Jamie and Lisa Ashen are a happy young couple who, on a rainy evening, find an unexpected, anonymous gift at their front door. Inside the paper- and twine-wrapped box is an antique ventriloquist dummy that they jokingly set aside. Jamie goes for take-out food ... and returns to find his wife brutally murdered. Desperate for answers, Jamie discovers a clue in the dummy's package that leads him back to his hometown of Raven's Fair, where the locals have a dark legend about a ventriloquist named Mary Shaw.
The police immediately suspect the young husband, but don't have enough evidence to arrest him. So Detective Jim Lipton follows Jamie in hopes of pinning him down. Instead, the two join forces and slowly uncover the macabre story of Shaw, an evil ventriloquist accused of killing the son of a wealthy family in the 1940s. Although the doll maker proclaimed her innocence, infuriated locals discovered her guilt and cut out her tongue. Since then, a nursery rhyme has warned of Mary's ghost seeking revenge on her attackers and their descendants. Jamie realizes that he is one of the last of that line. He also learns that, though Mary is long-dead and buried, her murderous spirit lives on in her many ventriloquist dummies.
Early on, Jamie and Lisa have a playful, loving relationship and look forward to the arrival of their child.
The story centers around a dark spiritualism, possessed dummies and a vengeful ghost. Those forces possess power here, such as when a casket tips over and the corpse falls out and becomes briefly reanimated.
In the opening scene, Lisa shows a little cleavage and cuddles into her husband. After Jamie leaves to pick up the take-out, Lisa positions the ventriloquist dummy (named Billy) on their bed in hopes of giving her husband a shock when he comes home. She tells the dummy, "If you get Jamie to scream, I'll give you seven minutes in heaven with my old Barbie doll."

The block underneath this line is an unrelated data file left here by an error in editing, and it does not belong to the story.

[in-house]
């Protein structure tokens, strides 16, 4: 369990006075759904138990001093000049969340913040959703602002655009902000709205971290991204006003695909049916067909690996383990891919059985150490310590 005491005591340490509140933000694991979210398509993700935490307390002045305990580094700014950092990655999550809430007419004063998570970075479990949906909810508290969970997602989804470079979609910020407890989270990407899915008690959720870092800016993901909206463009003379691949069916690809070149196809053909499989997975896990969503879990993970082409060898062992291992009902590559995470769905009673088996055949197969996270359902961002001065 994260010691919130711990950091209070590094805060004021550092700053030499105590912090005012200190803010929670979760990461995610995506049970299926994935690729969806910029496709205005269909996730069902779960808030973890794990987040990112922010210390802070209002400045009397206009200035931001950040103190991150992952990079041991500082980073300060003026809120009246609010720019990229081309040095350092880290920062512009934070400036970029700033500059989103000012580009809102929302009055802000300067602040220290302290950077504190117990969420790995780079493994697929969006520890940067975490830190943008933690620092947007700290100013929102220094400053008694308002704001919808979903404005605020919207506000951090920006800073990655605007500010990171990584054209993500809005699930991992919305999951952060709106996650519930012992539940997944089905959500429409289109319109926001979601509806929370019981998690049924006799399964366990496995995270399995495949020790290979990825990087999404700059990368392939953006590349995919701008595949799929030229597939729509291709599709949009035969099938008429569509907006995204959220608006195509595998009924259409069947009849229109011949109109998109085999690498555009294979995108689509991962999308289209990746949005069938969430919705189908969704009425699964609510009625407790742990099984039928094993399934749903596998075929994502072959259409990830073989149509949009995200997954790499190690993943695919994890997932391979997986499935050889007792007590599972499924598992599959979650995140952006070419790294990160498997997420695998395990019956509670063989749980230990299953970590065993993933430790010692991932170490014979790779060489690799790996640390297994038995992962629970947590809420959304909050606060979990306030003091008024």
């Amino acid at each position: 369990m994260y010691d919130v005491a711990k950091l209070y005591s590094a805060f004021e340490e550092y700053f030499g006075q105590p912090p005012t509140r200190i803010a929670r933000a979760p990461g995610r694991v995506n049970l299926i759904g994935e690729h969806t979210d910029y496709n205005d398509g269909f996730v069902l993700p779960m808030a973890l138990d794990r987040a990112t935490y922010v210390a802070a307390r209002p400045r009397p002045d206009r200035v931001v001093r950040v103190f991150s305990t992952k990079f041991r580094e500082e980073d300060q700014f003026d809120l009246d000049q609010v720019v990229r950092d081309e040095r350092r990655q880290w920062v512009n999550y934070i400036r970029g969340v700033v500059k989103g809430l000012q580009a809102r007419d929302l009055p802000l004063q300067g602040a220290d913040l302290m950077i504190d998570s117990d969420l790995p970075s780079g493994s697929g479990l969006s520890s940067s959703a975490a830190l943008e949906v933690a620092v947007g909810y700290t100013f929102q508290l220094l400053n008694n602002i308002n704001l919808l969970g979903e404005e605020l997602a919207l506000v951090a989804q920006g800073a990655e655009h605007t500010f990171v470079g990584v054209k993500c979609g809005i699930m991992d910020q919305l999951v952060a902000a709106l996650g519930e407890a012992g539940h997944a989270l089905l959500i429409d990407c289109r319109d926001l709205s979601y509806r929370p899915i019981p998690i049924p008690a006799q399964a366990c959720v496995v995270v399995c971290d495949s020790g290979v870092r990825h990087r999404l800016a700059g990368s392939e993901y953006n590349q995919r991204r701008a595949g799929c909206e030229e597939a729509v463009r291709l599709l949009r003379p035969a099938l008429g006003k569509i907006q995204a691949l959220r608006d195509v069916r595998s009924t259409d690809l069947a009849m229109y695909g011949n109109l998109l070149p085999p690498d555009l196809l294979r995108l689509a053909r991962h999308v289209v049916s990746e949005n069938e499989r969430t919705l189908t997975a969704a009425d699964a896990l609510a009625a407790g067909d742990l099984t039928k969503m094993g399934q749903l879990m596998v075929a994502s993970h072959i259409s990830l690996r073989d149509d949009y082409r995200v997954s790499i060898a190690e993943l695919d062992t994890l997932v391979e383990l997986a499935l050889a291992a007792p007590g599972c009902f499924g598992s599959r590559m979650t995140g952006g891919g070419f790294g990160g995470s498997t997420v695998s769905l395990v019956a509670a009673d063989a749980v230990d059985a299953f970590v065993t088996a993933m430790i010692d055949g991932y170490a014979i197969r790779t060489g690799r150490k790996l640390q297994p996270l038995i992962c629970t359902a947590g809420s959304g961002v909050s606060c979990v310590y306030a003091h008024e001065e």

A corpse is hollowed out like a ventriloquist's dummy. Several people are shown dead with a look of terror in their eyes and with gaping tongueless mouths. A mummified boy is tied up like a marionette, with ropes connected to his arms and head. Lisa is wrapped in a sheet, stabbed and thrown across the room—a bloody scene. A ghoulish-faced Mary Shaw leaps toward the camera in various "jump scenes."
Detective Lipton holds a shotgun on Jamie and later uses it to blast away at dummies animated by Mary Shaw's evil spirit. An entire room full of dolls gets set on fire by a smashed kerosene lantern. Grotesque photos show Mary's victims over the years. A small mob violently seizes Mary Shaw and it's implied that her tongue is cut out. Jamie grabs Detective Lipton by the collar and shoves him to the floor.
Crude or Profane Language
One s-word. Detective Lipton is interrupted before completing an f-word. God's name is combined with "d--n." A handful of milder swear words include "h---" and "a--."
Drug and Alcohol Content
Jamie plans to serve beers with dinner. Lipton smokes once.
Eerie dark rooms, loud creaking noises, sudden screams and visual jolts are the order of the day. Fame and cinematic "glory" came to director James Wan on the wings of his original slash-and-hack film Saw. Now he seems to be shooting for the perfect "chiller flick." And on paper I'm sure he felt he had a winner. From the scratchy black-and-white Universal logo to the crumbling locales—complete with creaky wooden floors, scrabbling rats, dust cloth-covered furniture and spiral staircase—all the way to the rainy, fog-shrouded cemetery, his picture is classic old-school scare. Wan even boosts the moodiness by draining all the music and sound effects out of the room (except for the ragged breathing of the victim) each time evil really gets rolling.
But Dead Silence ends up becoming far less than the sum of its parts.
Beyond telegraphing its surprises, this dead-in-the-water devil-doll movie lacks anything truly positive or redemptive. The "good guys" don't seem to have a single driving passion to make things ... good. They just stumble haplessly along, following the tug of their marionette's string toward their gruesome, formulaic doom. By the final credits, the audience realizes they've seen the director's hand up the back of this dark, bloody and pointless exercise all along. They've seen him moving his characters' lips. And they've heard him say nothing of value.